Minnesota is a slab of limestone.
Hawaii is a chain of cooled lava domes.
Utah is a dessicated expanse of sandstone.
The moon is a ball of basalt.
Sri Lanka is a jewel-encrusted shard of continent.
Holland is slipping into the sea.
When I lived in Minnesota as a teenager, my favorite times of the year were the beginning of spring, when the snow first began to melt, and the end of summer, when thunderheads and anvil clouds advance across the great plains.
Of the two, however, I prefered tornado season. I loved the drama of a yellow sky; twilight in the afternoon; a drop of twenty degrees in five minutes. The ominous staticy beep of the emergency broadcast system interrupting game shows or sitcoms; wading through lukewarm flashfloods in barefeet; watching lightning bloom across miles of textured sky. I once saw lightning hit a telephone pole – it made a huge cracking sound and caught on fire.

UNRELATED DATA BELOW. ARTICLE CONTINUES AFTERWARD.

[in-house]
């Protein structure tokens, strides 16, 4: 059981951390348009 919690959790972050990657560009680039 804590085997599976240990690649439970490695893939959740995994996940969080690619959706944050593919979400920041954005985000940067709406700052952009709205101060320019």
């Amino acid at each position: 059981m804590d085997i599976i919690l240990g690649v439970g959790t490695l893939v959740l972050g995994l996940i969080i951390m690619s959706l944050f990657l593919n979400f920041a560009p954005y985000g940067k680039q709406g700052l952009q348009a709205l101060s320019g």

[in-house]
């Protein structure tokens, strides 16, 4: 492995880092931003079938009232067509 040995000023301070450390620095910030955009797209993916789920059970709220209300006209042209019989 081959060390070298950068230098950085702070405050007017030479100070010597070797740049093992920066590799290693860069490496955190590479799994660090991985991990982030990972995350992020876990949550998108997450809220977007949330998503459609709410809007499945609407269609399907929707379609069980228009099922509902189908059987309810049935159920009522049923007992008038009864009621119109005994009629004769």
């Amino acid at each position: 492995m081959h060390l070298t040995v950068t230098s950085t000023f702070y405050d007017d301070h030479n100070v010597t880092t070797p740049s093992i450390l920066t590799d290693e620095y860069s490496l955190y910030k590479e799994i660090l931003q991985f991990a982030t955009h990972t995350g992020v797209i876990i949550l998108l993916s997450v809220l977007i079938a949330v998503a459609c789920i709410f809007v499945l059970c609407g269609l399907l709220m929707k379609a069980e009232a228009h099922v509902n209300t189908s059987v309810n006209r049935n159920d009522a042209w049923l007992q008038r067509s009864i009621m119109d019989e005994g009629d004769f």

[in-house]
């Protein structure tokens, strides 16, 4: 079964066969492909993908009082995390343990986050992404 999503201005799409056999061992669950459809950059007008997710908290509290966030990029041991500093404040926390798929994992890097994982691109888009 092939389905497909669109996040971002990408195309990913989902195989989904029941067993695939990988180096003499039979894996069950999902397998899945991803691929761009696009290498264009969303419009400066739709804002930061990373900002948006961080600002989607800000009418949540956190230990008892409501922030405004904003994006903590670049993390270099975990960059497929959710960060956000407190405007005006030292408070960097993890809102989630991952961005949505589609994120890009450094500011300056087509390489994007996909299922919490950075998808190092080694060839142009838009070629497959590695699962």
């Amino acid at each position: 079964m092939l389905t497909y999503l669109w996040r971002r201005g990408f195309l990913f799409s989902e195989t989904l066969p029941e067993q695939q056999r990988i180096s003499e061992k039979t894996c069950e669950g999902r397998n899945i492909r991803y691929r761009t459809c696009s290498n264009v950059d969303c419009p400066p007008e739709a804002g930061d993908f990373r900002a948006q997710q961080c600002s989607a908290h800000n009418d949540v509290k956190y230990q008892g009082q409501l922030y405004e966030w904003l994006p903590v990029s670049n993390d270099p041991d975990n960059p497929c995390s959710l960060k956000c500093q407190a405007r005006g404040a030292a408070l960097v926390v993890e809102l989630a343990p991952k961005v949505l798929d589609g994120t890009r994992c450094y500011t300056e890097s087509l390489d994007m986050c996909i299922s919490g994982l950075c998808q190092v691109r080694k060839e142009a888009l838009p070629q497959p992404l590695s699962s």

It was a great time to be indoors. The wind blew so hard it made the walls creak. You took a few steps back from your picture windows and unplugged your computer. The whining tornado siren would call us down to our cellars when we were young – when I was older I’d run outside in my underwear and roll around on the wet grass watching the sky and feeling the wind swirling around our little city, whipping the clouds up like egg whites.
Power outages and hail. A dozen different types of thunder.
And silent mornings: streets littered with tree branches, ozone in the air.